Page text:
Enter your mobile number or email address below and we'll send you a link to download the free Kindle App. Then you can start reading Kindle books on your smartphone, tablet, or computer - no Kindle device required.
To get the free app, enter your mobile phone number.
Other Sellers on Amazon
+ $3.99 shipping
+ $3.99 shipping
Astoria: Astor and Jefferson's Lost Pacific Empire: A Tale of Ambition and Survival on the Early American Frontier Paperback – February 10, 2015
|New from||Used from|
"Rebound" by Kwame Alexander
Don't miss best-selling author Kwame Alexander's "Rebound," a new companion novel to his Newbery Award-winner, "The Crossover," illustrated with striking graphic novel panels. Learn more
Frequently bought together
Customers who bought this item also bought
Customers who viewed this item also viewed
Drawing on original source material, this gripping true story, filled with high adventure and incredible hardship, documents the three-year expedition, from 1810 to 1813, to establish Fort Astoria, a trading post on the Columbia River in the Pacific Northwest. 75,000 first printing.
Top customer reviews
There was a problem filtering reviews right now. Please try again later.
In many ways, the Lewis and Clark Expedition, however arduous, was an example of a trip where almost everything went right. There was only one fatality, from illness. Conflict with the Indians was minimal. They never drifted terribly far off course. The Astoria Expedition, on the other hand, is an example where just about everything that could go wrong did go wrong, for both the sea-faring party and the cross-country trekkers. Internal conflict, an ambiguous chain of command, poor decision-making or a lack thereof, faulty wilderness survival skills, undiplomatic relations with the Native population, the outbreak of the War of 1812, and more all added up to a mission impossible with a high body count. Although Lewis and Clark’s crew suffered from hunger and privation, their troubles pale in comparison to the perils encountered by the Astorians. Stark does a good job of bringing these hardships to vivid reality, but he’s always a little too ready to shift focus back to Astor in his cozy Manhattan brownstone and praise the fur baron’s vision of global domination. Stark strikes a pretty good balance between happenings on the East and West coasts, but I would have preferred a little more of the microhistory of the travelers and their survival tales, and a little less of the relentless affirmation of Astor’s importance as a pioneer of globalization.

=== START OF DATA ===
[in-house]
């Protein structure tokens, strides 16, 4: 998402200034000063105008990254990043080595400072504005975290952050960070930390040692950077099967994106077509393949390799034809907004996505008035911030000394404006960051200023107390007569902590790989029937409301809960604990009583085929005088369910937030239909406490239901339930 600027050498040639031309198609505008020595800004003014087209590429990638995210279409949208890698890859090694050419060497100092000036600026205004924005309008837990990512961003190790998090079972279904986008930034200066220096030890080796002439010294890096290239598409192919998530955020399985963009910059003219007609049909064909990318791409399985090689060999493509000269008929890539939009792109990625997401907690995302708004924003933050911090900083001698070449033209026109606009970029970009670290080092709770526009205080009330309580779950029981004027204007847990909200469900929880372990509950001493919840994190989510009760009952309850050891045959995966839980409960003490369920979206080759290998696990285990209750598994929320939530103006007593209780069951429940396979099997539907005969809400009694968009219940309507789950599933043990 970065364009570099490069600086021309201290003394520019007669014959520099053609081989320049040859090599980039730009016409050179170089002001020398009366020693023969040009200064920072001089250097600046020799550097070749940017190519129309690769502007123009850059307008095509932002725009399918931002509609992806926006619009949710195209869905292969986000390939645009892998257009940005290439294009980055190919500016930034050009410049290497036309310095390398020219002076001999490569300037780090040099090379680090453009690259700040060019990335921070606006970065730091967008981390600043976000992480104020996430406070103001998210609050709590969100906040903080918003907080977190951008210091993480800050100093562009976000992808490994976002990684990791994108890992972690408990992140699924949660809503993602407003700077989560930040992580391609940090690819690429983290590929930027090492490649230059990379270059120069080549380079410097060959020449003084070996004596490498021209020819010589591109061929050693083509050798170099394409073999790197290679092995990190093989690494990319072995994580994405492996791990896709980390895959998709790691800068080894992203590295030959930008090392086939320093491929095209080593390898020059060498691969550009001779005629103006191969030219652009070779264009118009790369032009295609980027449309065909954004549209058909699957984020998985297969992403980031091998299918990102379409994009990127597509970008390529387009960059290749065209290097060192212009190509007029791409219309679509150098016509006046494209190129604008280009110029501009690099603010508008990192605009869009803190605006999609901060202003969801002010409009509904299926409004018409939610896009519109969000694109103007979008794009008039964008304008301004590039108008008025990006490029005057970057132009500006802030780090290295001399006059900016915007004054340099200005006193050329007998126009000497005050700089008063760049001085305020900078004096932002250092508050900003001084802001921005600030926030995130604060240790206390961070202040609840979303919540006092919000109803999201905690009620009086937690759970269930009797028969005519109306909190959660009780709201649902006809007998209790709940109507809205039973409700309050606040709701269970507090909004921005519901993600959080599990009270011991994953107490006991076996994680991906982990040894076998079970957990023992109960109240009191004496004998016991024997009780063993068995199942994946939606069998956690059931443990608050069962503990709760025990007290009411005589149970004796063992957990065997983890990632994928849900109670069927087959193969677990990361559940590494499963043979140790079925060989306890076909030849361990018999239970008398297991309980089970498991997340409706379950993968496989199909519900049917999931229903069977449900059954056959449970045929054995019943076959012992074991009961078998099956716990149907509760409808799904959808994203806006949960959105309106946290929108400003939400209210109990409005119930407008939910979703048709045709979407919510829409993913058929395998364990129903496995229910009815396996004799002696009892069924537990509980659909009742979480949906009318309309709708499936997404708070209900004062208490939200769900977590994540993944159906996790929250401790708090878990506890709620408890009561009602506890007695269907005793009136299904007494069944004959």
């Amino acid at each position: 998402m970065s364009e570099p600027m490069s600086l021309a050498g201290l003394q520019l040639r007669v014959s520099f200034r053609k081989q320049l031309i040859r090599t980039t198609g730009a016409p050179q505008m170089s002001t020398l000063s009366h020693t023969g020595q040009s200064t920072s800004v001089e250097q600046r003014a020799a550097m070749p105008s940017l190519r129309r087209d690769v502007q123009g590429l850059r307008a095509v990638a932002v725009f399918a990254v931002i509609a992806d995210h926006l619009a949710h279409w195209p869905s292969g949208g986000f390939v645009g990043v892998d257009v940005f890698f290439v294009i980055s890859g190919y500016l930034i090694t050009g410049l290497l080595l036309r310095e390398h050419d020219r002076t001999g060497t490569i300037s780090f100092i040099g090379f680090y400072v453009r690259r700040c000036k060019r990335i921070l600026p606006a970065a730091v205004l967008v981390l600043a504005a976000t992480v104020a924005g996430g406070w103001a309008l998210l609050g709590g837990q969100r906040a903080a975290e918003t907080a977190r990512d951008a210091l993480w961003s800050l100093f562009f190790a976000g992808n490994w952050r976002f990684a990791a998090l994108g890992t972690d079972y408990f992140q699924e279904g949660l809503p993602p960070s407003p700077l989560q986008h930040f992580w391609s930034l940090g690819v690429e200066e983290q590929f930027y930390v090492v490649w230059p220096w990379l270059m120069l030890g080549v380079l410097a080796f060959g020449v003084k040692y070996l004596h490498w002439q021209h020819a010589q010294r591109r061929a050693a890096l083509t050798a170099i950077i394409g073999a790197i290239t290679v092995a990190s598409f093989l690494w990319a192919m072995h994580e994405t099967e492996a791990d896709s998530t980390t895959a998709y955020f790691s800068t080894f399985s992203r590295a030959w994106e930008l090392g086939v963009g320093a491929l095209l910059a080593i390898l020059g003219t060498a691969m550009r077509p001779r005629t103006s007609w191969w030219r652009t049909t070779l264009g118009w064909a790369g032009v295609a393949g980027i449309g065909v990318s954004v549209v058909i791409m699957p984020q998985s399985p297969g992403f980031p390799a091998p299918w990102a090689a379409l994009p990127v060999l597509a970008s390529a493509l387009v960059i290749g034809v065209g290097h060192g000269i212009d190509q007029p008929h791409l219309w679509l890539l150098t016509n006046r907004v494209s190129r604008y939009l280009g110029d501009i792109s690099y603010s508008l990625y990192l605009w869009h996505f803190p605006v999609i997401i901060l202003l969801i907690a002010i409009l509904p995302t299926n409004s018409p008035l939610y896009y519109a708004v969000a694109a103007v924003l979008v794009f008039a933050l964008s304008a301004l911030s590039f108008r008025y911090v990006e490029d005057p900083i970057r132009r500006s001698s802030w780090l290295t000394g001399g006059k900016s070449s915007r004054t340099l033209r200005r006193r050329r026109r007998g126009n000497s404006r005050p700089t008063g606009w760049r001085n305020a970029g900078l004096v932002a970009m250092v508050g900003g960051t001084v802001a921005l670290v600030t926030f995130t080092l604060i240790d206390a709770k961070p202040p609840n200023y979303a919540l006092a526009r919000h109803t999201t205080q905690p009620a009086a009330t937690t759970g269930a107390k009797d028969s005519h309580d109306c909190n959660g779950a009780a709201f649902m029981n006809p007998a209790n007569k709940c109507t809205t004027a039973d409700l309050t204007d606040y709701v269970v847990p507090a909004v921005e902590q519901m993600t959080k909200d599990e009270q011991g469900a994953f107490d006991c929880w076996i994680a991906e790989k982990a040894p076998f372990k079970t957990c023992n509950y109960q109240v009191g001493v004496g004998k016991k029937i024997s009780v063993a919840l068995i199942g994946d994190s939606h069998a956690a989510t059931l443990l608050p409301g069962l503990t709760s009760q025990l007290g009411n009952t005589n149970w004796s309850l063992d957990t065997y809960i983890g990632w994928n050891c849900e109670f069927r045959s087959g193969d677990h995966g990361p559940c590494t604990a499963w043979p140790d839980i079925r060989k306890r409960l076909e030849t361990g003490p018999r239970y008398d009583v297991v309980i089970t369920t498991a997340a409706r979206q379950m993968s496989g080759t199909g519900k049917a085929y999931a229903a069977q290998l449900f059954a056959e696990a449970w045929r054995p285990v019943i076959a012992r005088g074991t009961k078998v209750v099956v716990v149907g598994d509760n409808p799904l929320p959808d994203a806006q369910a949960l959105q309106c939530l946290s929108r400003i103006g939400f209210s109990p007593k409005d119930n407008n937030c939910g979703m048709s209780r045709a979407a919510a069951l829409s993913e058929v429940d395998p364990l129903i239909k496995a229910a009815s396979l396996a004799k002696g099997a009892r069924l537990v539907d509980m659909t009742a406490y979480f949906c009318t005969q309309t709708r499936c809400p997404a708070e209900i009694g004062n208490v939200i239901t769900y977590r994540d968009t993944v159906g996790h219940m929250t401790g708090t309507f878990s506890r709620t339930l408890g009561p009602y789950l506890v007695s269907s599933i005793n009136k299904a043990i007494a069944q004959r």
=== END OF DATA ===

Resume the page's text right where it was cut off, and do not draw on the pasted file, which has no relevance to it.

Though several members of the Astorian land and sea parties kept diaries of the journey, there seems to be a lot less information available on this expedition than that of Lewis and Clark. Stark is forced to skip over periods of time or to resort to filling in blank spots with speculation. All historians do this to some extent, but one wishes there were a greater pool of primary source material from which to draw. Documentation was one of the primary missions of the Lewis and Clark Expedition, as it had specific scientific, geographic, and diplomatic mandates to fulfill. The Astoria Expedition, on the other hand, was largely a commercial venture, and its members were primarily focused not on exploration or diplomacy but simply on the getting there. In terms of an adventure story, the Astoria trip may be the grittier and more treacherous quest, but it lacks some of the epic grandeur and Enlightenment spirit of its predecessor.
Stark’s book is an illuminating reinvestigation and compelling retelling of this important episode in America history. It’s also just a great wilderness adventure story. Anyone interested in Western expansion or the early exploration of the American continent will certainly find it an enjoyable read.
When reading of the adventures of both parties that were selected to tame the west coast of Washington State and establish a trading post in “Astoria” was an adventure unto itself. We have no concept today of just how courageous were the individuals who took the land route as well as the individuals who sailed around Cape Horn to ensure one of the parties would reach the destination.
A great read from an historical point as well as a bold reminder of just how much we today owe to those who opened up the west coast for development. My only disappointment with the Kindle version of this book was the complete inability to read and study the maps that were included in the book. Not being able to see the route taken was a strong detriment to the overall story I believe. If you are going to buy this book make sure it is a hard copy, not a Kindle version. Kindle needs to work on the maps to make it easier to view.
In the hands of author Peter Stark, this tale is exciting with a cast of characters and events that while interesting in their own right, are fascinating through the words of a good story teller.